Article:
Written by: Nathan Cook, Fishing Manager of Orvis San Jose
Living and working in Silicon Valley means two things: enjoying the sun for 300 days per year and longing to get to the mountains on my favorite trout streams, about 3-hours away. While those of us in living in major metro areas like the San Francisco Bay Area and Los Angeles are used to and accept the travel required for pristine trout fisheries, I’ve always been a big fan of local fishing before or after work for carp and bass. Then it dawned on me one day – I live 30-minutes away from the largest fishery in the world: the Pacific Ocean. Are you taking advantage of this gigantic resource? Whether you travel to California for business or are fortunate to live here, this is your basic guide to targeting surfperch, the “bluegill of the sea,” in the Golden State.
While these fish can easily be landed with a 5-weight rod, you will need a rod to stand up to the elements. I always recommend an 8-weight for this fishing (my favorite is the Helios 2 10-foot 8-weight). These fish tug very hard, and you won’t be missing out on any fun with this rod model. Switch and Spey rods are also great tools for attacking this fishery. You will want to pair the rod with a fast-sinking shooting head line, as you’ll need to cut through the churning waters and get your fly down fast. (I recommend the Hydros HD Depth Charge.) The reel needs to stand up to a constant barrage of salt and sand. Make it a large arbor, and you have a great surf setup. A rigid stripping basket with drain holes is a necessity for controlling slack and ease of shooting line. Orvis’s basket is a great option. Just drill some holes in the bottom and apply sticker swag to the outside.
For terminal tackle, you’ll want to keep it short: 5 to 7 feet. Straight fluorocarbon tippet is great for getting down fast. These fish aren’t too leader-shy, and you may get caught up on kelp, so leave the 5X at home and bring the heavy stuff. From my line, I’ll start with one foot of 50-lb tied to a barrel swivel to relieve twisting in the system. Next I’ll tie three feet of 35-lb from the swivel, and end with a perfection loop. You can add dropper loops if you want to fish multiple flies. Then I’ll tie 20-lb via loop-to-loop and tie the fly using a non-slip mono loop. (See the diagram above.)
Flies are typically Clouser-style variations in sizes 2, 4, and 6. I enjoy using commercially tied flies such as the Sand Crab, Cowen’s Somethin’ Else, and Spawning Gotcha. If you enjoy tying your own flies, local patterns like Murokoshi’s Rusty Squirrel, Shane’s C-4, and Yoshimoto’s Surf Miki are a great start. Incorporating a little orange or red and a pulsating material will get the job done.
Water Conditions and Where to Find Surf Perch
There is not one tide that fishes the best. How a beach fishes greatly depends on micro-scale currents, beach orientation, and beach slope. My ideal conditions are: a couple hours before high tide, on a steep beach, with swells between 2 and 5 feet. Surfperch feed on shrimp, sand crabs, and other crustaceans that get dislodged as a wave hits the beach. These are optimal conditions to accomplish this and allow us to safely fish.
Surfperch, just like trout, hang out where they feel safe and have food funnel to them. Those species caught along the beach will often be in water 1 to 5 feet deep, and in holes, troughs, and rip currents cut out by wave activity, typically behind the last set of breakers. Cast over the back of the last wave in a set as it hits the beach. Look for dark blue spots and foam lines. Sometimes these are as small as a toilet bowl, so look carefully. Resist the urge to send your fly to Tokyo, as you’ll be casting over many fish. Focus your efforts within 30 feet, and then experiment with longer casts. There are some days when 70-foot casts are required, but it’s easy to accomplish with the correct gear.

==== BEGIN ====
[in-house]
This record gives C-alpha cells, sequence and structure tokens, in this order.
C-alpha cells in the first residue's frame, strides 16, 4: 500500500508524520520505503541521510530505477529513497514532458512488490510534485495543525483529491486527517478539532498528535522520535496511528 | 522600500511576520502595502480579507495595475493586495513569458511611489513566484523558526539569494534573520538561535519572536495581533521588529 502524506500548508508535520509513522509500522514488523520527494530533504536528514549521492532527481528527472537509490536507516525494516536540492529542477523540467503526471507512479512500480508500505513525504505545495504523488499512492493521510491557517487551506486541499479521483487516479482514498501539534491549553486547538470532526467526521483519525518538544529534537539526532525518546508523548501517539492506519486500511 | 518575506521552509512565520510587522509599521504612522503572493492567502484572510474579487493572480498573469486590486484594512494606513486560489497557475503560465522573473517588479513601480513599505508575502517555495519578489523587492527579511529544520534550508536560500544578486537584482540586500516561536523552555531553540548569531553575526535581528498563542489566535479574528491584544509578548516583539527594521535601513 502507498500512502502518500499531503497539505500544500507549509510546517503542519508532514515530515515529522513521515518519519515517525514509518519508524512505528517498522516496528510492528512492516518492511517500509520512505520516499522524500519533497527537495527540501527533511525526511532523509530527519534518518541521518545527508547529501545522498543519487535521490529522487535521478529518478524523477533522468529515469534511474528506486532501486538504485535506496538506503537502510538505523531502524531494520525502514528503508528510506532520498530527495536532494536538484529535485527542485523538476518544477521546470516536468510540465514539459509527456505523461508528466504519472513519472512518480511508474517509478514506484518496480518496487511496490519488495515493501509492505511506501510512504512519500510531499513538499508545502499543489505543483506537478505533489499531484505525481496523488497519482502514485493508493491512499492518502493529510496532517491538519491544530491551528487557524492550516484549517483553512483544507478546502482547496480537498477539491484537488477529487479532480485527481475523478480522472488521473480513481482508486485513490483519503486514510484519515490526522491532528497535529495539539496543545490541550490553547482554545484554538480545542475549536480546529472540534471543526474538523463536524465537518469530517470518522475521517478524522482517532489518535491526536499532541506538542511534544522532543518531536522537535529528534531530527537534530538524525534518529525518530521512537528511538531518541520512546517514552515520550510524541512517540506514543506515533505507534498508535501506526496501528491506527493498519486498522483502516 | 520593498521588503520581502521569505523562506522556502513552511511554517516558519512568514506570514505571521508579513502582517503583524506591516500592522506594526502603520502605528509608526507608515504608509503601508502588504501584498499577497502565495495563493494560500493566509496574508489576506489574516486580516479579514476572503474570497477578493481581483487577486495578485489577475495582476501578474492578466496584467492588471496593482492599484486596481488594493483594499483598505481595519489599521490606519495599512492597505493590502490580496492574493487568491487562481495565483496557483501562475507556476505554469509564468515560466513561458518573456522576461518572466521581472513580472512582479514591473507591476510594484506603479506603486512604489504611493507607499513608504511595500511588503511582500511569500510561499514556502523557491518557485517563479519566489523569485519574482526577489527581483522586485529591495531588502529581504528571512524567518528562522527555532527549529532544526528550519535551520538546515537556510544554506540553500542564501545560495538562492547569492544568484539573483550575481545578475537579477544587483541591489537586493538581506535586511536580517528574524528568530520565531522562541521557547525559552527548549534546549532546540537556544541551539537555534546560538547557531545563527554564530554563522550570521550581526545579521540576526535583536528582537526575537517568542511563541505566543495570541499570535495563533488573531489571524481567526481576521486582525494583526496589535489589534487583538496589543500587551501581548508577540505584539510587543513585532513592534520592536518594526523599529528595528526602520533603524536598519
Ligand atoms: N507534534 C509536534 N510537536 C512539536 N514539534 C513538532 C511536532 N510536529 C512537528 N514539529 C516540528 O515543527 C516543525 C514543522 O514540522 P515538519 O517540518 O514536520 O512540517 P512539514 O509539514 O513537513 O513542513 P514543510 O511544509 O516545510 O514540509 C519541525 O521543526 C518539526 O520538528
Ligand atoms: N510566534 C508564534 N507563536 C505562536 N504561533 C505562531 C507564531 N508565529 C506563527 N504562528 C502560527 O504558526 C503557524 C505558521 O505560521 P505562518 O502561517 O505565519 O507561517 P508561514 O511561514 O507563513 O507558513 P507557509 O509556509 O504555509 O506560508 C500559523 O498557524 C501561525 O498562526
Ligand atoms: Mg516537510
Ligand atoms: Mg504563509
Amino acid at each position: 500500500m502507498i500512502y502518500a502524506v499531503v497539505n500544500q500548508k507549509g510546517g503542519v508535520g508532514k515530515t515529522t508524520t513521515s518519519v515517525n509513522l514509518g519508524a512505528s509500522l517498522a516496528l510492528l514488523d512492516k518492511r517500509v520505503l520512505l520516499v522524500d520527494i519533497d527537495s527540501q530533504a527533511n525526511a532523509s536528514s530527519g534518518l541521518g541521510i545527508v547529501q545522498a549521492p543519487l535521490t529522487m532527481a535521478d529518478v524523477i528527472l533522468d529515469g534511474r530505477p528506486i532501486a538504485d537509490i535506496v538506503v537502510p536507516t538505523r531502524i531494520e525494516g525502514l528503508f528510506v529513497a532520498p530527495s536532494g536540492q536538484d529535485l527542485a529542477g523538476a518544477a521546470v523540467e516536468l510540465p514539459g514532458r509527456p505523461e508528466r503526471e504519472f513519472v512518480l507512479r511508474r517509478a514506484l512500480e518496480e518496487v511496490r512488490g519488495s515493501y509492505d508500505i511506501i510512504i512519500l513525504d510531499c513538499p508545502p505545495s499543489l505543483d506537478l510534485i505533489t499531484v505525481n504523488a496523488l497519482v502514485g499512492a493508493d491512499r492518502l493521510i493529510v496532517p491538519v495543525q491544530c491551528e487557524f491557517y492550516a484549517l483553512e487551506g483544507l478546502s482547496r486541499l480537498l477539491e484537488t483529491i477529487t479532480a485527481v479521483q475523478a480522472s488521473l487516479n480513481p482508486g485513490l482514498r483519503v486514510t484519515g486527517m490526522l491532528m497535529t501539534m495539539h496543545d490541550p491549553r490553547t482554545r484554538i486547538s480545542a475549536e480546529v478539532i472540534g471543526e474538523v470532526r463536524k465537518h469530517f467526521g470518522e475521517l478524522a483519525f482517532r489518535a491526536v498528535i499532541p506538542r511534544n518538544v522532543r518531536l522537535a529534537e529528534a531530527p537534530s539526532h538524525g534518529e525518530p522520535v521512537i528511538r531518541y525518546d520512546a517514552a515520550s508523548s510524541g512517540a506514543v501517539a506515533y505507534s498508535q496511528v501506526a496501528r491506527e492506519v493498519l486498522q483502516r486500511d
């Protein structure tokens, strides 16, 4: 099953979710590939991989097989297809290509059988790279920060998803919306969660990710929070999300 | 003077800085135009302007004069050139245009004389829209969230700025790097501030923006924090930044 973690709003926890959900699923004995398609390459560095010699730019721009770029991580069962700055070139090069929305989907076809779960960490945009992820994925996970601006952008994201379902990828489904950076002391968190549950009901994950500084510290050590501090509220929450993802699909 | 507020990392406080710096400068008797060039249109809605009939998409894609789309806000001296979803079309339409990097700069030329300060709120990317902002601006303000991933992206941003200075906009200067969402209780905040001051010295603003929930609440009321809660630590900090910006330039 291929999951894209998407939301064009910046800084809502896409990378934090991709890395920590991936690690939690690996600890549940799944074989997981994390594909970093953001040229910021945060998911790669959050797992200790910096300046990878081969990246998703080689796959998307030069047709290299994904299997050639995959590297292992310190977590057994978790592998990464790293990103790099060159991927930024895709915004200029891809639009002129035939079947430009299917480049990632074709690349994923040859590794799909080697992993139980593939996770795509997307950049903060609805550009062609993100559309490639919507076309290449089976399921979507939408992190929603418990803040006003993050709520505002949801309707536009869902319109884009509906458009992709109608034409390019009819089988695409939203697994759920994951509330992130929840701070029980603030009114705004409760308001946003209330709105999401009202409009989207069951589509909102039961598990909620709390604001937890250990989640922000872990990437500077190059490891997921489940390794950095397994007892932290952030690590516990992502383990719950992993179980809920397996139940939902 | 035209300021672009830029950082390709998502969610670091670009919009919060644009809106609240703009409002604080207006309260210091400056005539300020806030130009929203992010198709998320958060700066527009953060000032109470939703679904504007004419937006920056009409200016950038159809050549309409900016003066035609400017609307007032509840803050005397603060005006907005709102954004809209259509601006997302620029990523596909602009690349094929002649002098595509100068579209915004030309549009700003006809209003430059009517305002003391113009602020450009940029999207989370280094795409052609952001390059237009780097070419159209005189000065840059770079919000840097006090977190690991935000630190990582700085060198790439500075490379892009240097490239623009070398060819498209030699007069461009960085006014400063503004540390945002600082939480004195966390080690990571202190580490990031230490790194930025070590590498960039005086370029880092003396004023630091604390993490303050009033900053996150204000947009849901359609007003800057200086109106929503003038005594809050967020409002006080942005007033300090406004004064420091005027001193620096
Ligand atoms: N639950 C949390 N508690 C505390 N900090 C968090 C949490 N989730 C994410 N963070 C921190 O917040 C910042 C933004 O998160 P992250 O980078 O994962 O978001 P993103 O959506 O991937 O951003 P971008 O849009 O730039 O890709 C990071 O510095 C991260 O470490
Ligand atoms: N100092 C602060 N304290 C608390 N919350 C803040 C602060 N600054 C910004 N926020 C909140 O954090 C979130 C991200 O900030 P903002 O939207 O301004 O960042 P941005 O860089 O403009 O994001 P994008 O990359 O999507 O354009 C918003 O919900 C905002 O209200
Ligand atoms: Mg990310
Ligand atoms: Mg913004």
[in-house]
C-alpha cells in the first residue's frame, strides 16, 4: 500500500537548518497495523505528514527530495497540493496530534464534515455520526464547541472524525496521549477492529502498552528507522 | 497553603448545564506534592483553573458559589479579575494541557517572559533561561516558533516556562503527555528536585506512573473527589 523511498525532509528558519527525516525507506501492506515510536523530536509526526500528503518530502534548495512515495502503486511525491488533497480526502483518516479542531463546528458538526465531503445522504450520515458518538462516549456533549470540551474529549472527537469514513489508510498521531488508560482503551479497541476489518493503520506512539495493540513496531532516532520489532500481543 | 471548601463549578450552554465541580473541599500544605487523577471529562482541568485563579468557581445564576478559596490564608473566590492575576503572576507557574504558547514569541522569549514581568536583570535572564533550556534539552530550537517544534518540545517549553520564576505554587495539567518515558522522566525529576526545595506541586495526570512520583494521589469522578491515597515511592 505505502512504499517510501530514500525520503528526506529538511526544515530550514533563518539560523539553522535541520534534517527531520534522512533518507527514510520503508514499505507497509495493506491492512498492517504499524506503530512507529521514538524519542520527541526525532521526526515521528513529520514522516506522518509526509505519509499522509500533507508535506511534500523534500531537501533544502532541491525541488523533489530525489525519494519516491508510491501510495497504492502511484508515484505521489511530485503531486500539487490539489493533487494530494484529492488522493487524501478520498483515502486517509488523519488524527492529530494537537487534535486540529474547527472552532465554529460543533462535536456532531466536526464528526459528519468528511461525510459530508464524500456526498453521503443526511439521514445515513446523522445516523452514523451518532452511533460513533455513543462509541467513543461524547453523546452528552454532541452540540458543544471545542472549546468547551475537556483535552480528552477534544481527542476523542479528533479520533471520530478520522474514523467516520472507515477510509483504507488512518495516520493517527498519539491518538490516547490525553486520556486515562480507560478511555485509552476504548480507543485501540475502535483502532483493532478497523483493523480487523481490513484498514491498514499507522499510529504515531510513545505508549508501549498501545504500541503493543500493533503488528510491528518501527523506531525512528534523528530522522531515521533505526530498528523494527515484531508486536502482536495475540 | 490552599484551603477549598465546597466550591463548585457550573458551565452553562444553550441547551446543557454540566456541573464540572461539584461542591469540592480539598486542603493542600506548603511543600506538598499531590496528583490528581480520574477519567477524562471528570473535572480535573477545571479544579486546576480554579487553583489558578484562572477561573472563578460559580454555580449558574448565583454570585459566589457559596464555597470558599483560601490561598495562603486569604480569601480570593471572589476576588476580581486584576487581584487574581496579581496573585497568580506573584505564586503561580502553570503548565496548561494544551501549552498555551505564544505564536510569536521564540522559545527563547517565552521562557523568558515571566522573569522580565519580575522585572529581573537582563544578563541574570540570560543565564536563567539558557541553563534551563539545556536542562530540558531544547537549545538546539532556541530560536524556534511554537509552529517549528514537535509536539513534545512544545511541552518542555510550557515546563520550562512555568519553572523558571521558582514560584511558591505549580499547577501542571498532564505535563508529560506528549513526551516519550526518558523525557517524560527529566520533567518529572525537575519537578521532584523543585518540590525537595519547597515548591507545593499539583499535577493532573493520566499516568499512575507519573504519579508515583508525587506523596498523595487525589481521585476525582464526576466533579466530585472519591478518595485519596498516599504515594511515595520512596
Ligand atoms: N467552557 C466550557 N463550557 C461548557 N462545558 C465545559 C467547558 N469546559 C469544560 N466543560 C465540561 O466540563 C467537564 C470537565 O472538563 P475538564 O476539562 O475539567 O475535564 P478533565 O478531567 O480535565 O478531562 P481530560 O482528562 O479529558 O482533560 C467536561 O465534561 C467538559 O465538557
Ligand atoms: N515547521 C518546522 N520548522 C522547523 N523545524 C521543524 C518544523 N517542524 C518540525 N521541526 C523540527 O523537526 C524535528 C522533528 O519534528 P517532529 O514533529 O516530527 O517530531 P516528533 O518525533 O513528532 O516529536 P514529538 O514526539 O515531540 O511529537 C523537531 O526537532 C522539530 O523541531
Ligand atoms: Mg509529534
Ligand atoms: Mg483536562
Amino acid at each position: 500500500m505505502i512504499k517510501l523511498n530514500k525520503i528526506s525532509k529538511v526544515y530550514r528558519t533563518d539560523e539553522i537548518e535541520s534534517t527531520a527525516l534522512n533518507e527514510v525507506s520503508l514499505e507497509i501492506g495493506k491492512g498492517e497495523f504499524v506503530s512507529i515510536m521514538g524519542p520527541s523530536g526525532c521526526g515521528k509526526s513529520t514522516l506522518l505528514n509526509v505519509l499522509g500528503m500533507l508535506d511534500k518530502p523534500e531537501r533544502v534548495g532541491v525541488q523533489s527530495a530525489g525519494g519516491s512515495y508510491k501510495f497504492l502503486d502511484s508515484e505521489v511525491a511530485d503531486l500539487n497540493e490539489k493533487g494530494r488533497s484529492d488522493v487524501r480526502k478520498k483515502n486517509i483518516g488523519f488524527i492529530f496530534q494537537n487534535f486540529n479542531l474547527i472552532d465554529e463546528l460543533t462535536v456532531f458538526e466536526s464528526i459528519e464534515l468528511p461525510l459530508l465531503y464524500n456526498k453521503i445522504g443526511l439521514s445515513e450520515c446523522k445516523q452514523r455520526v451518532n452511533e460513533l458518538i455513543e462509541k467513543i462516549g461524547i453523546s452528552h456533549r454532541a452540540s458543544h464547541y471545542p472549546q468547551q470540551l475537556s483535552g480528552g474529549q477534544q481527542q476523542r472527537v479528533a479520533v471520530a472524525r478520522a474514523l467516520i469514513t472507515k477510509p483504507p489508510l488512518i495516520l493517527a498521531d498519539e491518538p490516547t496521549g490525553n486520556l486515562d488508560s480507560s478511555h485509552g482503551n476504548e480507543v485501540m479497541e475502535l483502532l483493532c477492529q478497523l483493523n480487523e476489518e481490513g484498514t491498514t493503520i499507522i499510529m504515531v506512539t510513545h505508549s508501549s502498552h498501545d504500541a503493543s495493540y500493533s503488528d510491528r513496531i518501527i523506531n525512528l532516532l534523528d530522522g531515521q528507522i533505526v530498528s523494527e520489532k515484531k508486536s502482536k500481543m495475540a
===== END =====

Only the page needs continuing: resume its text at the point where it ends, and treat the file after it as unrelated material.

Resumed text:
Surfperch are bottom-feeders, so make sure your fly is dragging along the sand, and strip the fly back toward you or allow it to swing with the current, just like you’re fishing for steelhead. Make sure you have a slack-free connection to the fly and make a firm strip-set when you feel any resistance or a tug. As in any saltwater situation, a “trout set” is a killer, so resist the urge to raise the rod to set the hook.
What to Expect
Simply put, the surf is like fishing in a washing machine. Line management is critical and keeping your head on a swivel is vital to anticipating the movement of water and swell formation, which is essential to timing your casts and fly presentations. While surfperch are nearly a dime-a-dozen, understand that 90 percent of the fish are in 10 percent of the water. Cover water quickly but efficiently to find them. Some days this requires the patience and work ethic of a winter steelhead angler.
Surfperch are typically most active nocturnally. Fish for them around sunrise and sunset from spring through fall. Most of California’s coast is subject to high winds around noon, as inland temperatures rise, and you will have a tough time fishing midday because you’ll be casting to fish with lockjaw and handling beachgoers in your back cast. The coldest time of year on our coast is during the summer, with a lingering fog bank, and water temperatures consistently in the low to mid-50s F. Waders are a good idea to pack along with lightweight fleece layers and a waterproof jacket.
This is a unique fishery that is always in flux and you never know what you may catch. Even if the fishing’s slow, watching dolphins, seals, and whales go about their business is always a treat.
Check out my podcast with Tom Rosenbauer on fishing the surf here.